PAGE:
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Content tagged with "aquatic"

Image of a belted crayfish

Belted Crayfish

Orconectes harrisoni
This medium-small, tan crayfish — found only in the Big River and its tributaries — has a distinctive pattern of alternating olive-green and reddish-brown bands on the abdominal segments.

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Image of a big creek crayfish

Big Creek Crayfish

Orconectes peruncus
This moderately small, brown crayfish has a very localized distribution centered in Big Creek and its tributaries, in the St. Francis River basin. It lacks bright colors, but blackish specks and blotches occur over the top surfaces of the body and pincers.

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Image of a devil crayfish

Devil Crayfish

Cambarus diogenes
This powerfully built crayfish is usually a uniform olive or tan, without obvious blotches or spots. Occasional individuals are blue, with yellowish stripes on the abdomen and bright red outlining many body parts. It is found throughout much of the eastern United States.

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Photo of ditch fencing crayfish

Ditch Fencing Crayfish (Shield Crayfish)

Faxonella clypeata
This small, tan crayfish has a pattern of paired blackish dashes along the surface of the carapace and abdomen. The pincers are narrow and cylindrical, with short, abruptly tapering fingers. Sometimes called the shield crayfish, in our state, it's found only only in the southeast, from Ripley County to southern Bollinger County.

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Image of a freckled crayfish

Freckled Crayfish

Cambarus maculatus
Largely restricted to the Courtois Hills section of the Meramec River basin, this powerfully built, yellowish-tan crayfish has numerous conspicuous black spots on its pincers, carapace and abdomen.

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Photo of a gilled aquatic snail

Gilled Aquatic Snails (Prosobranch Pond Snails)

Over 20 Missouri species in former subclass Prosobranchia
Gilled snails are one of two main groups of aquatic snails in Missouri (the other group is the "lunged" snails). Gilled snails, or prosobranchs, breathe with gills and possess a hard trapdoor-like operculum. They are most common in the Ozarks.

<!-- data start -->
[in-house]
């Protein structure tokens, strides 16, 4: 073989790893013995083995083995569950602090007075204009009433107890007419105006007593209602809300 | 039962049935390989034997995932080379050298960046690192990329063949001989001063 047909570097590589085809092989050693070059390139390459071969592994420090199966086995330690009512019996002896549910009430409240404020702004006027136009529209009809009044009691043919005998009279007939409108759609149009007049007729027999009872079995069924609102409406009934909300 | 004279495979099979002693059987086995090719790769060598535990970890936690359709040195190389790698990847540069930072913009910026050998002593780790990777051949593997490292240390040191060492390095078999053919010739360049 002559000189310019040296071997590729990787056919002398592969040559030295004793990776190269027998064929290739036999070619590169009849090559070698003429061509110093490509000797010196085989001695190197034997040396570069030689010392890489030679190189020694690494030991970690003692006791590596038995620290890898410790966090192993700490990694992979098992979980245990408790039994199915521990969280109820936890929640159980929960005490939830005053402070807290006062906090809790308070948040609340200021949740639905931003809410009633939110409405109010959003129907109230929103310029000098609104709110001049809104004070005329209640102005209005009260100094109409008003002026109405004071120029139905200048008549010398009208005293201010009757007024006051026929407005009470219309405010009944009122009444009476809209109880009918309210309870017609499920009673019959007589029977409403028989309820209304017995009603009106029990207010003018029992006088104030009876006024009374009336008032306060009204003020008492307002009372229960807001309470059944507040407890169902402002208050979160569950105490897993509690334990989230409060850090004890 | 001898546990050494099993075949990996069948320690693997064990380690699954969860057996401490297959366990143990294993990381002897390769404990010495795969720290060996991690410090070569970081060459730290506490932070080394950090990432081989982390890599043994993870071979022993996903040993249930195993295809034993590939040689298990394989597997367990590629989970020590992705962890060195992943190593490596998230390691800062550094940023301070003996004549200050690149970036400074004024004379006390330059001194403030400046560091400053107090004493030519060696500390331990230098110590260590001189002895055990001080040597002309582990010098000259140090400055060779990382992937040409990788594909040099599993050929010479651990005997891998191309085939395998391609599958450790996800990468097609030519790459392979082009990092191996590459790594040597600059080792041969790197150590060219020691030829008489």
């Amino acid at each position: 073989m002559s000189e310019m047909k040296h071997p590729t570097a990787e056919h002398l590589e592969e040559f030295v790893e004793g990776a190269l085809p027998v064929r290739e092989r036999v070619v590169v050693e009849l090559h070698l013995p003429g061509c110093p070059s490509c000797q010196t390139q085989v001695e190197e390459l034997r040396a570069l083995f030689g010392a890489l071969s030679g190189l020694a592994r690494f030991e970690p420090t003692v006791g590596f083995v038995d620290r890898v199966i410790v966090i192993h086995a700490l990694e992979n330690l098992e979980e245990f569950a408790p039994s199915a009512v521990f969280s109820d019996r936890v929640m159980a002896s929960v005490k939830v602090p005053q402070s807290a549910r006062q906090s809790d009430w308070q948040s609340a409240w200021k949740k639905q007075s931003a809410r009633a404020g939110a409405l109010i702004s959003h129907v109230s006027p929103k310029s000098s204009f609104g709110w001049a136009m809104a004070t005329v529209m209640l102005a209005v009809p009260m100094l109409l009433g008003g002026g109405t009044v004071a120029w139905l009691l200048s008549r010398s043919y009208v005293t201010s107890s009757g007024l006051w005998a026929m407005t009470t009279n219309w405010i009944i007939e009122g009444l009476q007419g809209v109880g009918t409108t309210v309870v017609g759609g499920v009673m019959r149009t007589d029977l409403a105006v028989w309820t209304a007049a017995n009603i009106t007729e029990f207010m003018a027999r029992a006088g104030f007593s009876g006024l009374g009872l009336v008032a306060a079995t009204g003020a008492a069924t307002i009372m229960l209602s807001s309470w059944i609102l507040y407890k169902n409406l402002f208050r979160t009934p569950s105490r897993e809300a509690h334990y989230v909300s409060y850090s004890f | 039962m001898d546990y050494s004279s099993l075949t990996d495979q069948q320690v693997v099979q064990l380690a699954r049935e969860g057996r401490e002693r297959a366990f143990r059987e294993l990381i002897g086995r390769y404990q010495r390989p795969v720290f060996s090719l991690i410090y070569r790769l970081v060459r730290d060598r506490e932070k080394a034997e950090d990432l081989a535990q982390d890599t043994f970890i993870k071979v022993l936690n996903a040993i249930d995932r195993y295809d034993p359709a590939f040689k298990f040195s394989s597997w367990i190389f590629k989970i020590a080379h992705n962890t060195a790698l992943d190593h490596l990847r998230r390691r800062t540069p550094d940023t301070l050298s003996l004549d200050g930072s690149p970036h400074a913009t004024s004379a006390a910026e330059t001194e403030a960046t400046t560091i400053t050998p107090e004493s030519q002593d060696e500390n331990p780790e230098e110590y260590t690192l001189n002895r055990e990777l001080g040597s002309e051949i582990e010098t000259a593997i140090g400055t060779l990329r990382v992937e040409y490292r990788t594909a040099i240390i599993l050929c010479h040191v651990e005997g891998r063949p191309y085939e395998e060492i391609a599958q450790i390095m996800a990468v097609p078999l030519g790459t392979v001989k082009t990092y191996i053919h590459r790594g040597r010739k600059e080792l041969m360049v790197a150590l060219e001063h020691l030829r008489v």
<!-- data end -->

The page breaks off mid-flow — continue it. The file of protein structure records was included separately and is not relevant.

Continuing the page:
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Image of a golden crayfish

Golden Crayfish

Orconectes luteus
This wide-ranging species is quite variable in color, but it is typically olive-green suffused with golden yellow. The antennae and many body parts are trimmed with bright red. A dark band crosses the head just in front of the cervical groove, and another crosses the carapace at its junction with the abdomen.

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Image of a gray-speckled crayfish

Gray-Speckled Crayfish

Orconectes palmeri
This crayfish is gray with numerous greenish-black speckles and blotches on the pincers, carapace and abdomen. A pair of large blotches are present near the back of the head, and another pair occur near the junction of the carapace and abdomen. In our state, it is found only in the southeastern section.

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Image of hubbs' crayfish

Hubbs' Crayfish

Cambarus hubbsi
This powerfully built crayfish is usually olive-tan or reddish brown, without prominent spots or blotches. A narrow blackish band is present at the junction of the carapace and abdomen. In our state, it is limited to the Ozarks of southern Missouri.

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Photo of a leech

Leeches

Various species in the subclass Hirudinea
It’s hard not to be repulsed by leeches! But once you get past the fact that many species are parasitic bloodsuckers, you will discover that they are fascinating creatures.

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